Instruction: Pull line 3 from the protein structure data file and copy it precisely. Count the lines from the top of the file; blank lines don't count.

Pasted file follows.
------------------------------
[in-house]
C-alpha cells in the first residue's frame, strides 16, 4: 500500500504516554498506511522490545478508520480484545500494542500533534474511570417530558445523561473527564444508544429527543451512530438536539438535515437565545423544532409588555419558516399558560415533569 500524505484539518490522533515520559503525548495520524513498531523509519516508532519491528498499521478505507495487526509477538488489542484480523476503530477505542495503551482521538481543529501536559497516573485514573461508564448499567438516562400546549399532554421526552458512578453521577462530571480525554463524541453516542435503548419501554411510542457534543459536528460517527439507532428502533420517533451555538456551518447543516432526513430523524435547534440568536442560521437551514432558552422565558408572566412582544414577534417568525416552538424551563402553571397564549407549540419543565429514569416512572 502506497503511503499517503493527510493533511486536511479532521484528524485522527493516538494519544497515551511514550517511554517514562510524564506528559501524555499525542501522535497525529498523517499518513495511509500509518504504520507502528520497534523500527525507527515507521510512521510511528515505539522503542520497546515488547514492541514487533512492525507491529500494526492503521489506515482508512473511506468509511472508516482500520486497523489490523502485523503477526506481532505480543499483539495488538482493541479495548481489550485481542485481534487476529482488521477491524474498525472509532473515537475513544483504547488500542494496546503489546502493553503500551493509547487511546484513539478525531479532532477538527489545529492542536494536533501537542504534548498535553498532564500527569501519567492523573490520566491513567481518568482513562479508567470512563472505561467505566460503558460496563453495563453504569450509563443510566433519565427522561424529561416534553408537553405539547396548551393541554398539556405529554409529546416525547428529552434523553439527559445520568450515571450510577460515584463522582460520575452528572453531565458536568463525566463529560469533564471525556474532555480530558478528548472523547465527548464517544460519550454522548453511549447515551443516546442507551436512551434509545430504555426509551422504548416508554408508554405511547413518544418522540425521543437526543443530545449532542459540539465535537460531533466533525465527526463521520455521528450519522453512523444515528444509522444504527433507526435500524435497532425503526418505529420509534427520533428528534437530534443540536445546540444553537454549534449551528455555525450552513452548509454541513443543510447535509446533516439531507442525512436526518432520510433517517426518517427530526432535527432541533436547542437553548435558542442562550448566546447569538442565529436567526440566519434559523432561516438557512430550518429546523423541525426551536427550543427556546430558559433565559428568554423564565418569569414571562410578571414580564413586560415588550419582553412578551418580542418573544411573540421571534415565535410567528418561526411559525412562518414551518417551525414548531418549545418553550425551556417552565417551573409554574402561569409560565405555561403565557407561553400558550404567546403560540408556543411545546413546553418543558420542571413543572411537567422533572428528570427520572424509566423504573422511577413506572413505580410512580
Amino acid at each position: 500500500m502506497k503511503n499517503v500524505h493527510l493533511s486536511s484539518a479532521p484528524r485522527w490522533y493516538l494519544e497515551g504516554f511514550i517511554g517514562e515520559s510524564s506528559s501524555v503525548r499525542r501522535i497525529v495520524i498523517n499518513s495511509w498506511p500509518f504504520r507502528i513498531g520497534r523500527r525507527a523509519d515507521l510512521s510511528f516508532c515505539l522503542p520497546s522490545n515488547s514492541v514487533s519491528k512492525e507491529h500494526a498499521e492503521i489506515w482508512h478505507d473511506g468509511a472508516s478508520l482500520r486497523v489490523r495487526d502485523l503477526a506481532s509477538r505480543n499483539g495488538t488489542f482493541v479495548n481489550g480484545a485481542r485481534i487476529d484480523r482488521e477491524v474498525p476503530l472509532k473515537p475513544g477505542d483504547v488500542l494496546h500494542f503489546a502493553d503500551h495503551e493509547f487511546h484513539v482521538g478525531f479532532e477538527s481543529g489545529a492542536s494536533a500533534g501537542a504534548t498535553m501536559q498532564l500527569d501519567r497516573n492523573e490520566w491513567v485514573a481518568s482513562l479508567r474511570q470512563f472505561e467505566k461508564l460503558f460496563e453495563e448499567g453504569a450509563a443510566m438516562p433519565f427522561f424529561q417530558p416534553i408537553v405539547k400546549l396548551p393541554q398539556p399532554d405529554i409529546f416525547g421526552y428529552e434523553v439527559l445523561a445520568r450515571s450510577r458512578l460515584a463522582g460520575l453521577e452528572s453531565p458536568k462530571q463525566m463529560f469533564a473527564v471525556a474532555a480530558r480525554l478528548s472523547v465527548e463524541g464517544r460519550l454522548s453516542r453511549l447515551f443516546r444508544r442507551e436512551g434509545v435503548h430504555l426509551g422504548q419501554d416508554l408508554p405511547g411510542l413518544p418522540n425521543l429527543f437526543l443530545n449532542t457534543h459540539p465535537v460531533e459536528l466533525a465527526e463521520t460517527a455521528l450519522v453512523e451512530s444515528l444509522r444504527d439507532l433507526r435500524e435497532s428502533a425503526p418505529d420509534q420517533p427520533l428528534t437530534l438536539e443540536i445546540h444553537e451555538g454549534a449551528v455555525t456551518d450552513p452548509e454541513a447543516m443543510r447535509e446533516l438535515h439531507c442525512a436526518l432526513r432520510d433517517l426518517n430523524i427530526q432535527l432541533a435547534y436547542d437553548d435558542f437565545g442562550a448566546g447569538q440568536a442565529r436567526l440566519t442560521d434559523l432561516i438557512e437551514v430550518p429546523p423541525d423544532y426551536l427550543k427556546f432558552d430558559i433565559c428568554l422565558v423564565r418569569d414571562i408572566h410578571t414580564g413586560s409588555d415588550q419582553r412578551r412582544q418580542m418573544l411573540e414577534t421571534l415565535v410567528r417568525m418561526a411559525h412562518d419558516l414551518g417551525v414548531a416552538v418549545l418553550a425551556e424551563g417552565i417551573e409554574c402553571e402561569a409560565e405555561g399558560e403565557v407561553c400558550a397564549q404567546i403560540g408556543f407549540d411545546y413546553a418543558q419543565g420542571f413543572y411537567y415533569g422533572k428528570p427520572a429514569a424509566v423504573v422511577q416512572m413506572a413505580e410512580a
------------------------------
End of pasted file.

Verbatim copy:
Amino acid at each position: 500500500m502506497k503511503n499517503v500524505h493527510l493533511s486536511s484539518a479532521p484528524r485522527w490522533y493516538l494519544e497515551g504516554f511514550i517511554g517514562e515520559s510524564s506528559s501524555v503525548r499525542r501522535i497525529v495520524i498523517n499518513s495511509w498506511p500509518f504504520r507502528i513498531g520497534r523500527r525507527a523509519d515507521l510512521s510511528f516508532c515505539l522503542p520497546s522490545n515488547s514492541v514487533s519491528k512492525e507491529h500494526a498499521e492503521i489506515w482508512h478505507d473511506g468509511a472508516s478508520l482500520r486497523v489490523r495487526d502485523l503477526a506481532s509477538r505480543n499483539g495488538t488489542f482493541v479495548n481489550g480484545a485481542r485481534i487476529d484480523r482488521e477491524v474498525p476503530l472509532k473515537p475513544g477505542d483504547v488500542l494496546h500494542f503489546a502493553d503500551h495503551e493509547f487511546h484513539v482521538g478525531f479532532e477538527s481543529g489545529a492542536s494536533a500533534g501537542a504534548t498535553m501536559q498532564l500527569d501519567r497516573n492523573e490520566w491513567v485514573a481518568s482513562l479508567r474511570q470512563f472505561e467505566k461508564l460503558f460496563e453495563e448499567g453504569a450509563a443510566m438516562p433519565f427522561f424529561q417530558p416534553i408537553v405539547k400546549l396548551p393541554q398539556p399532554d405529554i409529546f416525547g421526552y428529552e434523553v439527559l445523561a445520568r450515571s450510577r458512578l460515584a463522582g460520575l453521577e452528572s453531565p458536568k462530571q463525566m463529560f469533564a473527564v471525556a474532555a480530558r480525554l478528548s472523547v465527548e463524541g464517544r460519550l454522548s453516542r453511549l447515551f443516546r444508544r442507551e436512551g434509545v435503548h430504555l426509551g422504548q419501554d416508554l408508554p405511547g411510542l413518544p418522540n425521543l429527543f437526543l443530545n449532542t457534543h459540539p465535537v460531533e459536528l466533525a465527526e463521520t460517527a455521528l450519522v453512523e451512530s444515528l444509522r444504527d439507532l433507526r435500524e435497532s428502533a425503526p418505529d420509534q420517533p427520533l428528534t437530534l438536539e443540536i445546540h444553537e451555538g454549534a449551528v455555525t456551518d450552513p452548509e454541513a447543516m443543510r447535509e446533516l438535515h439531507c442525512a436526518l432526513r432520510d433517517l426518517n430523524i427530526q432535527l432541533a435547534y436547542d437553548d435558542f437565545g442562550a448566546g447569538q440568536a442565529r436567526l440566519t442560521d434559523l432561516i438557512e437551514v430550518p429546523p423541525d423544532y426551536l427550543k427556546f432558552d430558559i433565559c428568554l422565558v423564565r418569569d414571562i408572566h410578571t414580564g413586560s409588555d415588550q419582553r412578551r412582544q418580542m418573544l411573540e414577534t421571534l415565535v410567528r417568525m418561526a411559525h412562518d419558516l414551518g417551525v414548531a416552538v418549545l418553550a425551556e424551563g417552565i417551573e409554574c402553571e402561569a409560565e405555561g399558560e403565557v407561553c400558550a397564549q404567546i403560540g408556543f407549540d411545546y413546553a418543558q419543565g420542571f413543572y411537567y415533569g422533572k428528570p427520572a429514569a424509566v423504573v422511577q416512572m413506572a413505580e410512580a